One of the recognised capability risks taken in SDSR 2010 was the cancellation of the Nimrod MRA4 programme at a loss of just short of £4 billion. Many think the risk started with the cancellation of the much troubled and much delayed MRA4 but of course, it was slightly earlier as the Nimrod MR2 was withdrawn.
The 4 years between those two events has seen much speculation, much hinting and much written on the subject of maritime patrol (a lot of it by us). The obvious front runner is the Boeing P8 Poseidon but Airbus, Bombardier and Saab have been nipping at the Boeing heels and a couple of unmanned wildcards remain in play.
Reading the tea leaves is always an interesting activity and the latest snippets of information comes from the House of Commons Defence Select Committee evidence session on Future Force 2020, earlier today.
The whole thing is in the video below
Skip forward to 15:39 where the conversation starts on maritime patrol.
Air Chief Marshal Sir Andrew Pulford (Chief of Air Staff) and General Richard Barrons (Commander, Joint Forces Command) both made some interesting comments.
Both General Barrons and ACM Pulford were both at pains to point out the difference between a maritime patrol requirement and a maritime patrol aircraft, fair enough I guess, requirements should be defined first and then the solution sought on how to deliver that requirement, whether it be an aircraft or some other combination of systems and equipment.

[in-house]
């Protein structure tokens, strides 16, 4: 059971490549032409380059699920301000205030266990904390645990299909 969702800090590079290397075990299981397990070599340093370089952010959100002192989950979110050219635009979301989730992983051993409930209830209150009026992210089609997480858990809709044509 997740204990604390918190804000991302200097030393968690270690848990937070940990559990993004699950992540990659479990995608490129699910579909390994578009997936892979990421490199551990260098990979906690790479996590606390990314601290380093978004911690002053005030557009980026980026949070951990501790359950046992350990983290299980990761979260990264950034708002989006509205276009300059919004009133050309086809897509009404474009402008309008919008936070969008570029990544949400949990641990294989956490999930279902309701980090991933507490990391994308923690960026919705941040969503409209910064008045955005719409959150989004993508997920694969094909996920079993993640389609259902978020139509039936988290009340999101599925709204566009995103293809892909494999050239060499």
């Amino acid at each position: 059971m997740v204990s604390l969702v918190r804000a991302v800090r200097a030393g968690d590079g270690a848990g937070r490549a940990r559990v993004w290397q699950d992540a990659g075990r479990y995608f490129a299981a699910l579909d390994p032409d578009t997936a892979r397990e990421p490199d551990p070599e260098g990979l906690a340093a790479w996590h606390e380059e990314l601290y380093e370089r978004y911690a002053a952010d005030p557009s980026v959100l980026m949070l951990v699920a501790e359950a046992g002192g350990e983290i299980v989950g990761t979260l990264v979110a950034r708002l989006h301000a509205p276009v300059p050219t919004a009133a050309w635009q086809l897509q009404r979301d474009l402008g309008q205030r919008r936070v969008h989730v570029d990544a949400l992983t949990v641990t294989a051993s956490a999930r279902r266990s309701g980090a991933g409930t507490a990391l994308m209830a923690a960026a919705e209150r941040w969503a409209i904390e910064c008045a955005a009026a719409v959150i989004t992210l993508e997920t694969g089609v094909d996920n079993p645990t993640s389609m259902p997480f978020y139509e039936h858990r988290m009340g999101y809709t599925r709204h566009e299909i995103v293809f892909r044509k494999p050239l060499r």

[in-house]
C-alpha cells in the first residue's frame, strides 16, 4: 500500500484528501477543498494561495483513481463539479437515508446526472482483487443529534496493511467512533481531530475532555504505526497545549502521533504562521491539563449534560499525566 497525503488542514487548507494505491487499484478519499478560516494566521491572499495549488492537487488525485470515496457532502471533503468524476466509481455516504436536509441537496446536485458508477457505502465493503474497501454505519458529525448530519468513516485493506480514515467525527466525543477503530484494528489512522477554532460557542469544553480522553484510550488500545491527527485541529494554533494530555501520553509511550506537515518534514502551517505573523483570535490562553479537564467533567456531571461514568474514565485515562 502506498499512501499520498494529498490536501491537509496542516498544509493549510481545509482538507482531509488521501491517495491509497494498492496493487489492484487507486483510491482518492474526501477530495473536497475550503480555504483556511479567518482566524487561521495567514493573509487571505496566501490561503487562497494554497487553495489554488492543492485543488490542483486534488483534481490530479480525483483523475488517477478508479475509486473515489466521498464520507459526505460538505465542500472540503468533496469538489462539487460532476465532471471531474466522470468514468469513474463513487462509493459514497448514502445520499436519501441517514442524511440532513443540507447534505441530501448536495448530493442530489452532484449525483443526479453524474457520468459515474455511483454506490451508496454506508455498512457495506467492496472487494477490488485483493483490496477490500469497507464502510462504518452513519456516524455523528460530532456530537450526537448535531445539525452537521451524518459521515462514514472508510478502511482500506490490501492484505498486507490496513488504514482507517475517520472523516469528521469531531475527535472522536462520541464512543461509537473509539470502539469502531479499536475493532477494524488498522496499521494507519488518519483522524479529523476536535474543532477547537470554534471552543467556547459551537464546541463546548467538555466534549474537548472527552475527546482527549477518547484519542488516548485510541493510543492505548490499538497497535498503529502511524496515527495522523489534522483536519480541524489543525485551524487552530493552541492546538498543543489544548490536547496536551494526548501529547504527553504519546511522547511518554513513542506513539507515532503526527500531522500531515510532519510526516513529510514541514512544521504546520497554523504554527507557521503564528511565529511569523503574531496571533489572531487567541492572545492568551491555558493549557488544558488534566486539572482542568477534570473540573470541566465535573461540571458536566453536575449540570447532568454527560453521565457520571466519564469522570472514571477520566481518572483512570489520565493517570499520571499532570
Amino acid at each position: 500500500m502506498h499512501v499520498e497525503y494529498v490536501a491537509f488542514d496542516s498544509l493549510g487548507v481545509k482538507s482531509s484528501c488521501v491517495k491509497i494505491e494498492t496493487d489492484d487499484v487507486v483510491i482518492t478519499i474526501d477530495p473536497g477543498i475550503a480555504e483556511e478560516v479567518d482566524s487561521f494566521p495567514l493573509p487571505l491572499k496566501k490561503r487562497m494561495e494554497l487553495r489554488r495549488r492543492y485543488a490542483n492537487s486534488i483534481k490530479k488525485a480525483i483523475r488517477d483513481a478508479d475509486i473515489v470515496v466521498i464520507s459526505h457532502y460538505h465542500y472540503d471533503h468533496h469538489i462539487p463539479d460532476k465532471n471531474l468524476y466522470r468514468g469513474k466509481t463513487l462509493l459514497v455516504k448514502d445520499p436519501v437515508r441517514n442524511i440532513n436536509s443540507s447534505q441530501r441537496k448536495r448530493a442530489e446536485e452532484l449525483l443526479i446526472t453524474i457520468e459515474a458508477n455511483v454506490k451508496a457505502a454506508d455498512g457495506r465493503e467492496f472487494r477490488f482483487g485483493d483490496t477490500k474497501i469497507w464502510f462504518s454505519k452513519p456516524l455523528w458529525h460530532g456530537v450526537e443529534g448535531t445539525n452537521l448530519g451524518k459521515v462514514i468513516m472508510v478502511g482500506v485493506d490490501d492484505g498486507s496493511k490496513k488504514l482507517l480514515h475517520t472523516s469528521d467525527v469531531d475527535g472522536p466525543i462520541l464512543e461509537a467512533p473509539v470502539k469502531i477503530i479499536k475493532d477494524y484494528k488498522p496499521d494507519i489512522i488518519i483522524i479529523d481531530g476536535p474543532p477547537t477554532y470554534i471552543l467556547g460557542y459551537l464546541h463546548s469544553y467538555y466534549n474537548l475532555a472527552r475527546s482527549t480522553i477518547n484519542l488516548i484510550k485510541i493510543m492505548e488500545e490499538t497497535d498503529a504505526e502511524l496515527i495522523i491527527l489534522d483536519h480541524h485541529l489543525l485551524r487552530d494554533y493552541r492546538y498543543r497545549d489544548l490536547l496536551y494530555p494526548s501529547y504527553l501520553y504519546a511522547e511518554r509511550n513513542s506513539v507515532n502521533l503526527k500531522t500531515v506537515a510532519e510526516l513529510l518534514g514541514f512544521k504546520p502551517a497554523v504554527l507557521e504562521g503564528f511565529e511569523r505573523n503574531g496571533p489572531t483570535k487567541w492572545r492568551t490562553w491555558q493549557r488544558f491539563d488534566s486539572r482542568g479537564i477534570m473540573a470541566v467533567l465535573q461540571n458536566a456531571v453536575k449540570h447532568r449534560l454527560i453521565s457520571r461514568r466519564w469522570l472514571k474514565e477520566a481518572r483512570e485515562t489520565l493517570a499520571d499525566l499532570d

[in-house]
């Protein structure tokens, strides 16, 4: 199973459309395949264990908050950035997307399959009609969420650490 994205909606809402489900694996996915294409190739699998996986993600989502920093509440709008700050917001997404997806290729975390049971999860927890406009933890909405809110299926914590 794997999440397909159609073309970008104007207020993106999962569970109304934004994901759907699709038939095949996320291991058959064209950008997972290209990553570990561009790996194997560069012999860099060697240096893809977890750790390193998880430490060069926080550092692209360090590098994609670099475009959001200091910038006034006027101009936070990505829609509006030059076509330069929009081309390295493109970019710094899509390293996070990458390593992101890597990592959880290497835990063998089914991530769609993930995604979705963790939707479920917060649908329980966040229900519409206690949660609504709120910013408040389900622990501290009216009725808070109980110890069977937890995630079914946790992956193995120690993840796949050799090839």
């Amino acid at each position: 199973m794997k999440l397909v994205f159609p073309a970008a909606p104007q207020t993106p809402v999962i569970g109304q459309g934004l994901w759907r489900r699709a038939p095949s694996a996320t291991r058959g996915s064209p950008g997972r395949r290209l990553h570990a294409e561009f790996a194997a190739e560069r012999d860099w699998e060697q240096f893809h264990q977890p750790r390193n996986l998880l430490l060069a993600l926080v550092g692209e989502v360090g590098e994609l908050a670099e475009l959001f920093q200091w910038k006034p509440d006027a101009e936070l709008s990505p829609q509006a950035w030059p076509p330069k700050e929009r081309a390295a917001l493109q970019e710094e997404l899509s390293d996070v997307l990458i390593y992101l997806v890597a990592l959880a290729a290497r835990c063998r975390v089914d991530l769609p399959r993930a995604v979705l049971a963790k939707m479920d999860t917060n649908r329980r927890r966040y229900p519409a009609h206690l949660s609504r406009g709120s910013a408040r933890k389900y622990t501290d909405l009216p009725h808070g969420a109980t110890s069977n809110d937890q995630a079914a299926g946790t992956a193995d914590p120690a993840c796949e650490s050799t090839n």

General Barrons explained that there were a number of technology options now and a number of technology options that might mature in the 2025 onwards timeframe and so any decisions taken at SDSR 2015 would need to address this technology landscape in order to avoid going down blind alleys.
The first quote from ACM Pulford was;
Don’t let George and I fool you into thinking we are after an aircraft
He then went on to explain his view (from 15.41 on) that should the maritime patrol requirement need an aircraft it would not be a Maritime Patrol Aircraft but a Multi Mission Aircraft, not just a Maritime Patrol Aircraft
MMA not MPA it is then.
During this small section watch to the left of screen as Admiral Sir George Zambellas does his best gurning show, absolutely priceless!
His final comment was to state that what the UK must not do is jump at something in the here and now because it could very rapidly be out of date.
As he closed and one of the committee said that the UK should close the maritime patrol aircraft gap, Admiral Zambellas was nodding furiously as ACM Pulford was pouring on gallons of cold water.
I leave you all to pull the bones out of that exchange, the body language, the implied position or otherwise, but it certainly makes for an interesting update to the ongoing saga of maritime patrol.